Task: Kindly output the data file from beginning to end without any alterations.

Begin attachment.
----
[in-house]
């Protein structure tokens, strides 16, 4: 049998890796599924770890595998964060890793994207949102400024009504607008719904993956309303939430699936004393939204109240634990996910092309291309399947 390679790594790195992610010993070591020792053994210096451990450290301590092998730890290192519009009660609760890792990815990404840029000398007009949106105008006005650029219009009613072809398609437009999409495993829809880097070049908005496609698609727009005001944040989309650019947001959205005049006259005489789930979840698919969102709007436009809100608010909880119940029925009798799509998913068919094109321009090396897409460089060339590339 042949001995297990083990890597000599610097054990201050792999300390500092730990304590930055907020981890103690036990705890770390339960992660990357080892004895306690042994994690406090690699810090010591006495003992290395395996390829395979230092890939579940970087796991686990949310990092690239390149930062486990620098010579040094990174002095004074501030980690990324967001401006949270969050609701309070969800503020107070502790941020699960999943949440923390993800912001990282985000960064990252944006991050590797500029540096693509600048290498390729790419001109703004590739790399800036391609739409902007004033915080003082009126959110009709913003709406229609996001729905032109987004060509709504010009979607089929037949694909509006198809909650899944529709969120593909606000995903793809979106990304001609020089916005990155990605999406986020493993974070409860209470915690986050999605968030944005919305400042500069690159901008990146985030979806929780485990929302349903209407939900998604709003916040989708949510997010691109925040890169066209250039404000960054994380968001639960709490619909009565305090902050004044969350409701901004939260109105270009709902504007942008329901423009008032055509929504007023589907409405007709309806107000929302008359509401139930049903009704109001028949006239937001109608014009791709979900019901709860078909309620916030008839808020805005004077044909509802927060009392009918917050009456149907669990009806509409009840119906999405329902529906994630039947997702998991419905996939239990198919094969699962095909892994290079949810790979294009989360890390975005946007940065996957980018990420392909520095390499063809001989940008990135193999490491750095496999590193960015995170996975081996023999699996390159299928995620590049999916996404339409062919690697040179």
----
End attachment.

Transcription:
[in-house]
């Protein structure tokens, strides 16, 4: 049998890796599924770890595998964060890793994207949102400024009504607008719904993956309303939430699936004393939204109240634990996910092309291309399947 390679790594790195992610010993070591020792053994210096451990450290301590092998730890290192519009009660609760890792990815990404840029000398007009949106105008006005650029219009009613072809398609437009999409495993829809880097070049908005496609698609727009005001944040989309650019947001959205005049006259005489789930979840698919969102709007436009809100608010909880119940029925009798799509998913068919094109321009090396897409460089060339590339 042949001995297990083990890597000599610097054990201050792999300390500092730990304590930055907020981890103690036990705890770390339960992660990357080892004895306690042994994690406090690699810090010591006495003992290395395996390829395979230092890939579940970087796991686990949310990092690239390149930062486990620098010579040094990174002095004074501030980690990324967001401006949270969050609701309070969800503020107070502790941020699960999943949440923390993800912001990282985000960064990252944006991050590797500029540096693509600048290498390729790419001109703004590739790399800036391609739409902007004033915080003082009126959110009709913003709406229609996001729905032109987004060509709504010009979607089929037949694909509006198809909650899944529709969120593909606000995903793809979106990304001609020089916005990155990605999406986020493993974070409860209470915690986050999605968030944005919305400042500069690159901008990146985030979806929780485990929302349903209407939900998604709003916040989708949510997010691109925040890169066209250039404000960054994380968001639960709490619909009565305090902050004044969350409701901004939260109105270009709902504007942008329901423009008032055509929504007023589907409405007709309806107000929302008359509401139930049903009704109001028949006239937001109608014009791709979900019901709860078909309620916030008839808020805005004077044909509802927060009392009918917050009456149907669990009806509409009840119906999405329902529906994630039947997702998991419905996939239990198919094969699962095909892994290079949810790979294009989360890390975005946007940065996957980018990420392909520095390499063809001989940008990135193999490491750095496999590193960015995170996975081996023999699996390159299928995620590049999916996404339409062919690697040179």